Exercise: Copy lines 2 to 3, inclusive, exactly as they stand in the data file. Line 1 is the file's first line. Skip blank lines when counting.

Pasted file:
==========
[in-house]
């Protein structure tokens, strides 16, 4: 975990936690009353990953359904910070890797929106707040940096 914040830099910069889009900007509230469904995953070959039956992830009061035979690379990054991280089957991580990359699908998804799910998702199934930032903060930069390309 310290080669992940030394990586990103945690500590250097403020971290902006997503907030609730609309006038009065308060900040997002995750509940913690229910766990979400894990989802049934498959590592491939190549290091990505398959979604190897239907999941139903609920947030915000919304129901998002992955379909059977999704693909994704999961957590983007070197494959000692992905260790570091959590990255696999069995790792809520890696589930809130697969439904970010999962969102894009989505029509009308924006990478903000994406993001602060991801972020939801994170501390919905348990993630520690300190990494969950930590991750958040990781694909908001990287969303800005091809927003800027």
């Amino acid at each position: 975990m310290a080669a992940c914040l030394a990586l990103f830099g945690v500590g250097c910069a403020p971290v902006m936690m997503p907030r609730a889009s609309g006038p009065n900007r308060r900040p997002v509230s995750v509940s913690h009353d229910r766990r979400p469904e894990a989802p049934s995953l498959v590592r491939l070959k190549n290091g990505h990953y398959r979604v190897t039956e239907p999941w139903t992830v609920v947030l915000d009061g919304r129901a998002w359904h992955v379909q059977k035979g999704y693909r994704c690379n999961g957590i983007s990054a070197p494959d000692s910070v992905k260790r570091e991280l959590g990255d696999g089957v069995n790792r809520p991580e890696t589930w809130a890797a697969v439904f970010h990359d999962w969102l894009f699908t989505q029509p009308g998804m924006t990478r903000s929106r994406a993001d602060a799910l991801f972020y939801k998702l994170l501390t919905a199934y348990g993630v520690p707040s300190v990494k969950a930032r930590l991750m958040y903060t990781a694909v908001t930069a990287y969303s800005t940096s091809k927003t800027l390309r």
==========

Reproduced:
């Protein structure tokens, strides 16, 4: 975990936690009353990953359904910070890797929106707040940096 914040830099910069889009900007509230469904995953070959039956992830009061035979690379990054991280089957991580990359699908998804799910998702199934930032903060930069390309 310290080669992940030394990586990103945690500590250097403020971290902006997503907030609730609309006038009065308060900040997002995750509940913690229910766990979400894990989802049934498959590592491939190549290091990505398959979604190897239907999941139903609920947030915000919304129901998002992955379909059977999704693909994704999961957590983007070197494959000692992905260790570091959590990255696999069995790792809520890696589930809130697969439904970010999962969102894009989505029509009308924006990478903000994406993001602060991801972020939801994170501390919905348990993630520690300190990494969950930590991750958040990781694909908001990287969303800005091809927003800027």
């Amino acid at each position: 975990m310290a080669a992940c914040l030394a990586l990103f830099g945690v500590g250097c910069a403020p971290v902006m936690m997503p907030r609730a889009s609309g006038p009065n900007r308060r900040p997002v509230s995750v509940s913690h009353d229910r766990r979400p469904e894990a989802p049934s995953l498959v590592r491939l070959k190549n290091g990505h990953y398959r979604v190897t039956e239907p999941w139903t992830v609920v947030l915000d009061g919304r129901a998002w359904h992955v379909q059977k035979g999704y693909r994704c690379n999961g957590i983007s990054a070197p494959d000692s910070v992905k260790r570091e991280l959590g990255d696999g089957v069995n790792r809520p991580e890696t589930w809130a890797a697969v439904f970010h990359d999962w969102l894009f699908t989505q029509p009308g998804m924006t990478r903000s929106r994406a993001d602060a799910l991801f972020y939801k998702l994170l501390t919905a199934y348990g993630v520690p707040s300190v990494k969950a930032r930590l991750m958040y903060t990781a694909v908001t930069a990287y969303s800005t940096s091809k927003t800027l390309r």